Monday, February 24, 2020

Home Is Where the Haunting Is

We haven't had a Shortening yet without evil dolls, and damned if we're going to start now!

Dedicated readers might be curious as to why I've never before used this space to tackle this horror decade's most prominent porcelain villain. Part of may stem from the fact that Annabelle, you know, doesn't actually DO anything. 

It's kind of beautiful, and if you really want to dive deeper into just how grand a dame this toy is, I urge you to read Final Girl blogger Stacie Ponder's brilliant essay on the subject. 

Now obviously, I don't mind a doll that does nothing. Observe my complete adoration with Cathy's Curse and you'll understand that sometimes, a creepy pile of fabric with a face is enough in itself without Chucky-esque one-liners. And the truth is, I've genuinely enjoyed the first two Annabelle movies. So why not continue the journey?

Quick Plot: Beginning just a few minutes following the events of the first Annabelle, Lorraine and Ed Warren have successfully transported the titular doll to their basement of horrors. Locked behind blessed church glass, she sits back and waits.

The Warrens are called out of town to do some ghost hunting, leaving their daughter Judy (last year's Shortening queen, The Bad Seed/The Haunting of Hill House's Mckenna Grace) in the care of kind teenage babysitter Mary Ellen (Jumanji's delightful Madison Iseman). While Mary Ellen was hoping to play some board games and bake a birthday cake for the lonely Judy, her wilder best friend Daniela shows up with other plans. 

And roller skates.

I can't imagine what world we live in where a ten-year-old girl can put on shoes with wheels for the first time in her LIFE and only manage to have one fall around the block. But perhaps the PTSD from the one time I attempted to roller boogie in the 4th grade just still burns.

Anyway, Daniela is eager to explore the Warrens' collection in the hopes of finding some kind of communication line to her recently deceased father. Naturally, she ends up freeing our favorite blond in the process, along with a whole batch of demons, ghosts, and for good measure, CGI werewolves.

Making his directorial debut, Gary Dauberman (who penned all three installments) creates a very stable PG-13 haunted house feel that should come across as a far bigger compliment than it might sounds. While The Conjuring universe has had its highs and lows, the Annabelle series has, for me, been consistently enjoyable.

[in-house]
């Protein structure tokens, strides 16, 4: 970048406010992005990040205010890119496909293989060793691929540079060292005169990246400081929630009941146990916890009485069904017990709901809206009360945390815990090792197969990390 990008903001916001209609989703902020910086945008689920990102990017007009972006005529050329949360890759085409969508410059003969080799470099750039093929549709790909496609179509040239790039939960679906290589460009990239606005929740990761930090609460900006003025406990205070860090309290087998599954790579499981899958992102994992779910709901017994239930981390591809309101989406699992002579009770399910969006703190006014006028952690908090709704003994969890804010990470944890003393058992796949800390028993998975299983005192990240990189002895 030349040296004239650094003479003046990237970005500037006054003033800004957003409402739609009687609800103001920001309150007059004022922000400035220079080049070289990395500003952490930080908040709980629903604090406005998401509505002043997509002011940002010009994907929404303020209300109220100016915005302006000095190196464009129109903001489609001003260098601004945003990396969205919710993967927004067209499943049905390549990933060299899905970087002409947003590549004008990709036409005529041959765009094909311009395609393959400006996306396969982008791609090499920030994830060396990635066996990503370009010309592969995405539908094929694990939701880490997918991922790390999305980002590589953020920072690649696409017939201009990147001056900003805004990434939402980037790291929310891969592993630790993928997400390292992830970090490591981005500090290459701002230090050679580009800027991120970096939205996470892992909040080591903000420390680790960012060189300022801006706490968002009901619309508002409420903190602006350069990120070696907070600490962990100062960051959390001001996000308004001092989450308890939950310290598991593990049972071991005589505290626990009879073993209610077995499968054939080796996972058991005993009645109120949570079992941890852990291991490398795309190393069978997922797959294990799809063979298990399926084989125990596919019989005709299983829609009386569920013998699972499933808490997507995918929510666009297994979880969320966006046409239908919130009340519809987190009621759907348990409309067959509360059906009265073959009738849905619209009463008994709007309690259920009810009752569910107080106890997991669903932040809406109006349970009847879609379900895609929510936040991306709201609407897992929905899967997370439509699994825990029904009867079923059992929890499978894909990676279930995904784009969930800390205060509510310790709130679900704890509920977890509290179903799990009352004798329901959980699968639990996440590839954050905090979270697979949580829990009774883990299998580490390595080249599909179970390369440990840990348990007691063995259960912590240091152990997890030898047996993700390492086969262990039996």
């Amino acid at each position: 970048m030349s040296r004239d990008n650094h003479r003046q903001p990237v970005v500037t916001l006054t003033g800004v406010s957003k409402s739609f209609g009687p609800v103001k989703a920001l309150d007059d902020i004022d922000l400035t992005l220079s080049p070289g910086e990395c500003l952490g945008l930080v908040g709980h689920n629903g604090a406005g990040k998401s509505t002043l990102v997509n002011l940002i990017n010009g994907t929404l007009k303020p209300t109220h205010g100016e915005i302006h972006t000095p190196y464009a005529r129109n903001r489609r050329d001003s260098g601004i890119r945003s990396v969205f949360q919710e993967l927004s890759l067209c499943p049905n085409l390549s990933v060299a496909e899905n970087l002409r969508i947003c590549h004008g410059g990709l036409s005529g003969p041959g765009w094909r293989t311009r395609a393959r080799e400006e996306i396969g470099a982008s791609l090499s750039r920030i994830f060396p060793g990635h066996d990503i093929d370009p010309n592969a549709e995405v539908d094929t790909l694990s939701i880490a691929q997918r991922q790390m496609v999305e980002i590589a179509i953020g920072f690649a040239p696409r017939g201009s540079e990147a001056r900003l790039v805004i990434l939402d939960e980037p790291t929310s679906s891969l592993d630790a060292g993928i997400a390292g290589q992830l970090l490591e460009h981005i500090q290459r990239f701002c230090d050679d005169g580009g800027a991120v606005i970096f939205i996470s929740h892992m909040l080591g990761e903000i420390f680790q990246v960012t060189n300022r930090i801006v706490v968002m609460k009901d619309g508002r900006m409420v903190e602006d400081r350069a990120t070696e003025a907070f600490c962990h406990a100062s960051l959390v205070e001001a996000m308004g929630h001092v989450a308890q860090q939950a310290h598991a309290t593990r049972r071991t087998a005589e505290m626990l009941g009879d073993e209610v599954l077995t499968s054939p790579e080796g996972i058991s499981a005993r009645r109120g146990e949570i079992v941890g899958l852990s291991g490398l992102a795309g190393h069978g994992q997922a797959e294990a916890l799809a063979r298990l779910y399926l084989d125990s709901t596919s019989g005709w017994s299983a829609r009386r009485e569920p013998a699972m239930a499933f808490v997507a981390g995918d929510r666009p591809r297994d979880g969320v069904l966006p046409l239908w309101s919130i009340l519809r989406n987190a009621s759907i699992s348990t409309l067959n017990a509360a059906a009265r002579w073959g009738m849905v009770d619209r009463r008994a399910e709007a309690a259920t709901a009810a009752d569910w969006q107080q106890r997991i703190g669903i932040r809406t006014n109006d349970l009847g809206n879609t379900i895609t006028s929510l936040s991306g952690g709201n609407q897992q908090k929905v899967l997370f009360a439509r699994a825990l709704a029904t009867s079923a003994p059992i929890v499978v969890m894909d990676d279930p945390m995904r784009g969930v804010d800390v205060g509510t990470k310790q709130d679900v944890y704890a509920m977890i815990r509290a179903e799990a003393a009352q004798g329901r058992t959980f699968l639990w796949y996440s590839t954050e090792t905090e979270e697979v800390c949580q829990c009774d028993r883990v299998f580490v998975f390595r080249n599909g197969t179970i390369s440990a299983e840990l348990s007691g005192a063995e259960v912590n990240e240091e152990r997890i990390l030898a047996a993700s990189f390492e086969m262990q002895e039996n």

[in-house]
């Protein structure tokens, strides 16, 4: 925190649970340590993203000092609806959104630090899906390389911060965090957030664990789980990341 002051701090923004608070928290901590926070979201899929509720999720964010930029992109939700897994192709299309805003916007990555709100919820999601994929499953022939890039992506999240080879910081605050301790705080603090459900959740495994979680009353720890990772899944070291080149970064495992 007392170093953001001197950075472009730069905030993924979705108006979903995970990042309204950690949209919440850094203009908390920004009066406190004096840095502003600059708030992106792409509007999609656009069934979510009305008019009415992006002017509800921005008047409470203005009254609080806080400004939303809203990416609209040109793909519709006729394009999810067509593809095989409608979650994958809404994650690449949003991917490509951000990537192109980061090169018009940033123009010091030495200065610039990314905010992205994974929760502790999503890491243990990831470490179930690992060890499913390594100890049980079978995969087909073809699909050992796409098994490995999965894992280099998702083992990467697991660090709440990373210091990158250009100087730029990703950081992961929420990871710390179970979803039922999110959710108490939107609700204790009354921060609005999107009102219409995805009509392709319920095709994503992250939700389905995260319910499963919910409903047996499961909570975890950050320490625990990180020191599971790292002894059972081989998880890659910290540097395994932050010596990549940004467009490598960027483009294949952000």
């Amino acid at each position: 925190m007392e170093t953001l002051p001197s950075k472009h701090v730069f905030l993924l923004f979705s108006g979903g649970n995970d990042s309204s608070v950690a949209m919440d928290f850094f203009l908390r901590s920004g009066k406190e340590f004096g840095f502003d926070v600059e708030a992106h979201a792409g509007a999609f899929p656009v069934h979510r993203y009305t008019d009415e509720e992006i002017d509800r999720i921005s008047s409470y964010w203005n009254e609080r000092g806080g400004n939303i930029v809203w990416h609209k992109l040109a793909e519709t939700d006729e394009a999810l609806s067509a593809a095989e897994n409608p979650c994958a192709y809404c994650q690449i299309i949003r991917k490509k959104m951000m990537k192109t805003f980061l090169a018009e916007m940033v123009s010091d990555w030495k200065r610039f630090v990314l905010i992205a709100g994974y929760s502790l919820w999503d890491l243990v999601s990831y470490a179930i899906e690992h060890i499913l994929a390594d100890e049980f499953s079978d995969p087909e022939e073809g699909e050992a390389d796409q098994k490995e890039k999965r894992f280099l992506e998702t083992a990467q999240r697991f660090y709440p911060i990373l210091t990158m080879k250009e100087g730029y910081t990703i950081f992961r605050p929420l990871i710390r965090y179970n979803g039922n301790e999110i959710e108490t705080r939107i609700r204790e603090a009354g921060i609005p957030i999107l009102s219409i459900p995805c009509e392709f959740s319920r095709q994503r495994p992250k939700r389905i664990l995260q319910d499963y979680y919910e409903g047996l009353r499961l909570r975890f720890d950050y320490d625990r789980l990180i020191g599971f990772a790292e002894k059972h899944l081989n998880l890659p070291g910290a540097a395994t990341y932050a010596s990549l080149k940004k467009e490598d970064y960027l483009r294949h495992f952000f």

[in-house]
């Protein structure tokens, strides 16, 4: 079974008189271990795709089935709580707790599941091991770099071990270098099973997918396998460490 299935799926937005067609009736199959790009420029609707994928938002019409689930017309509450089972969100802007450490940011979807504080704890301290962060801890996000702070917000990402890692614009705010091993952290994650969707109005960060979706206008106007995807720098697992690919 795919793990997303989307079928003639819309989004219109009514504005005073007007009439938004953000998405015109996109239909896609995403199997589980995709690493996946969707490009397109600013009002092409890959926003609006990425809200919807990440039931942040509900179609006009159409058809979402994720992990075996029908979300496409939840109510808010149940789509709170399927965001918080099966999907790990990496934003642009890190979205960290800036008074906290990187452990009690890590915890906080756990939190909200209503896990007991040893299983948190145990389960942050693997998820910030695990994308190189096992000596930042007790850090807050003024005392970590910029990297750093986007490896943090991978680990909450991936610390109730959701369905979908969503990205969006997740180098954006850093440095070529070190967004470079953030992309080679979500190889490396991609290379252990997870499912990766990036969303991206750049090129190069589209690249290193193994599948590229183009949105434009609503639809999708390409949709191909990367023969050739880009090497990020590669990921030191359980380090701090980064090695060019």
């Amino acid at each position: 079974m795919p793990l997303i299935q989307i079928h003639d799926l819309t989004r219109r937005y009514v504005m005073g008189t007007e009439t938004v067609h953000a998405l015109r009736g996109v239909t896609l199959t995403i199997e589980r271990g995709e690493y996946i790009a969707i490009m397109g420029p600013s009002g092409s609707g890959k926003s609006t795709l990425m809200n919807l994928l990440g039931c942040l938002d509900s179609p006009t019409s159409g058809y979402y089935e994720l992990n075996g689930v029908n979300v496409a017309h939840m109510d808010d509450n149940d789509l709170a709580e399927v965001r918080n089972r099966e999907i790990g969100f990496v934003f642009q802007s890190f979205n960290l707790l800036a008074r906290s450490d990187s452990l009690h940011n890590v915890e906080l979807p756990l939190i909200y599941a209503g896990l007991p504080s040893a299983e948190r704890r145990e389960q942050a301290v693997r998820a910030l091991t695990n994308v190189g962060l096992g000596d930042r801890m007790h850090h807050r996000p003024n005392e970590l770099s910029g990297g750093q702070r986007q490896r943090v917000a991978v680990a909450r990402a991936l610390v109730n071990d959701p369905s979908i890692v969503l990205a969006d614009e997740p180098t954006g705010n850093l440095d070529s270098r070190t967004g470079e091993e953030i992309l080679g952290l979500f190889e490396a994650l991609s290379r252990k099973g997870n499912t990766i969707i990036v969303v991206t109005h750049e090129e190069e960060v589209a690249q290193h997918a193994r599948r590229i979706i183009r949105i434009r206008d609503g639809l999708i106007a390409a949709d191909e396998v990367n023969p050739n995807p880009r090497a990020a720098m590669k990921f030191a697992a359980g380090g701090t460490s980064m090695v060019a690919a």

Even if the doll doesn't do sh$t.

With Annabelle Comes Home (or Annabelle: Homecoming, as I've been calling it for last year), Dauberman gives us what I affectionally call slumber party horror. Stakes are raised and the cast sells the terror, but at a certain point, the comfort level of (SPOILER ALERT) knowing that your extremely likable, extremely young cast is going to be okay. 

There's a place for hard, cruel horror, and another for spooky jump scares with heart. When done well, that latter spot is a darn good time.

High Points
There was a point early on in Annabelle Comes Home where I worried we'd be following a very dumb and slightly cruel teenager, but one of the nicest things about this film is that its characters are generally nice. It's amazing how far that goes for a film

Low Points
I know there are many real-life people who have issues with the actual Warrens, but fictionally, it's hard to accept that a couple who've spent their lives dealing with supernatural horrors would be so casual as to trust a teenager and a mere deadbolt to supervise their daughter and a house full of evil objects

If you can't nail the design (particularly a CGI one) of a werewolf, think very, very hard about whether it's worth including one in your film

Lessons Learned
The law of Checkhov's inhaler never fails

There's no such thing as enticing pizza in the horror genre

The art of wooing involves rock 'n roll

Annabelle Comes Home isn't groundbreaking, but it's a solid romp that I found incredibly satisfying. As a franchise, it's taken an interesting journey in focusing on adults, children, and now teenagers. I'll be curious to see where it goes next. 

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